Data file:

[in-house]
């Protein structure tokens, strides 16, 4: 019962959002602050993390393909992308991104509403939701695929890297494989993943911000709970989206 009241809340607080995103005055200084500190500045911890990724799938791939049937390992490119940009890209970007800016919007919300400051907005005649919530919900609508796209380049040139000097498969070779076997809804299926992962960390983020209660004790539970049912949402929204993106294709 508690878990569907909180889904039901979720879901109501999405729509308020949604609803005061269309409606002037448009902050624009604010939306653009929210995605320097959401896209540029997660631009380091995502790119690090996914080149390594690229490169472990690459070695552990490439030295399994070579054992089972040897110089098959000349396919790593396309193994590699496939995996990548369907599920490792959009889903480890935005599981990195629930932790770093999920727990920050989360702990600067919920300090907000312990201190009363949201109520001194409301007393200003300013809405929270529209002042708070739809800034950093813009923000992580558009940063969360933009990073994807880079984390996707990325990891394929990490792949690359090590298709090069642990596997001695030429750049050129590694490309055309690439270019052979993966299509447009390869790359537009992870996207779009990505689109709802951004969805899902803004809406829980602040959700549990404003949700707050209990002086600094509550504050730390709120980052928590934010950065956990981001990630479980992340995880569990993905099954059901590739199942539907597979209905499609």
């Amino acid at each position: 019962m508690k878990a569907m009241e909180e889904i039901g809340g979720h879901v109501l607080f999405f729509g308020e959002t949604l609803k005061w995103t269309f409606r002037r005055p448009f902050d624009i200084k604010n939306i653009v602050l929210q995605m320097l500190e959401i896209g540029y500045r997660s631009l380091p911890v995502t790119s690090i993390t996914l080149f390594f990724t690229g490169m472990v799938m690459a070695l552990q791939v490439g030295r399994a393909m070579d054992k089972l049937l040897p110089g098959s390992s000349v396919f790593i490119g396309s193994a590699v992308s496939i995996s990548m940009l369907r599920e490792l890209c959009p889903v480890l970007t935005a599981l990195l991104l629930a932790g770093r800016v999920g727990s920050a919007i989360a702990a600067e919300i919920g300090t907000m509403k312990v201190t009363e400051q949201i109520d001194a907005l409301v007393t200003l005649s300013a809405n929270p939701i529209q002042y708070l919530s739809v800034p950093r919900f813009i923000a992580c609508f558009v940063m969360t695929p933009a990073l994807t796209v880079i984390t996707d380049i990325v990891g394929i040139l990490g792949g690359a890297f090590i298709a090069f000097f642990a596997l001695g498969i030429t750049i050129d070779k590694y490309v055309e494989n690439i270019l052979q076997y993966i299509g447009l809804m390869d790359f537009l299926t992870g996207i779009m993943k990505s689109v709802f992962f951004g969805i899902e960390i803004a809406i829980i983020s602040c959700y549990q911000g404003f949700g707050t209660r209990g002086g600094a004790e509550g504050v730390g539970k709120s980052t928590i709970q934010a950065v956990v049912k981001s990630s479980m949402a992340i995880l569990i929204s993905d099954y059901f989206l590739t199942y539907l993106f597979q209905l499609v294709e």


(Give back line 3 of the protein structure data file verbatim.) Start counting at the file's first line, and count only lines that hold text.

């Amino acid at each position: 019962m508690k878990a569907m009241e909180e889904i039901g809340g979720h879901v109501l607080f999405f729509g308020e959002t949604l609803k005061w995103t269309f409606r002037r005055p448009f902050d624009i200084k604010n939306i653009v602050l929210q995605m320097l500190e959401i896209g540029y500045r997660s631009l380091p911890v995502t790119s690090i993390t996914l080149f390594f990724t690229g490169m472990v799938m690459a070695l552990q791939v490439g030295r399994a393909m070579d054992k089972l049937l040897p110089g098959s390992s000349v396919f790593i490119g396309s193994a590699v992308s496939i995996s990548m940009l369907r599920e490792l890209c959009p889903v480890l970007t935005a599981l990195l991104l629930a932790g770093r800016v999920g727990s920050a919007i989360a702990a600067e919300i919920g300090t907000m509403k312990v201190t009363e400051q949201i109520d001194a907005l409301v007393t200003l005649s300013a809405n929270p939701i529209q002042y708070l919530s739809v800034p950093r919900f813009i923000a992580c609508f558009v940063m969360t695929p933009a990073l994807t796209v880079i984390t996707d380049i990325v990891g394929i040139l990490g792949g690359a890297f090590i298709a090069f000097f642990a596997l001695g498969i030429t750049i050129d070779k590694y490309v055309e494989n690439i270019l052979q076997y993966i299509g447009l809804m390869d790359f537009l299926t992870g996207i779009m993943k990505s689109v709802f992962f951004g969805i899902e960390i803004a809406i829980i983020s602040c959700y549990q911000g404003f949700g707050t209660r209990g002086g600094a004790e509550g504050v730390g539970k709120s980052t928590i709970q934010a950065v956990v049912k981001s990630s479980m949402a992340i995880l569990i929204s993905d099954y059901f989206l590739t199942y539907l993106f597979q209905l499609v294709e």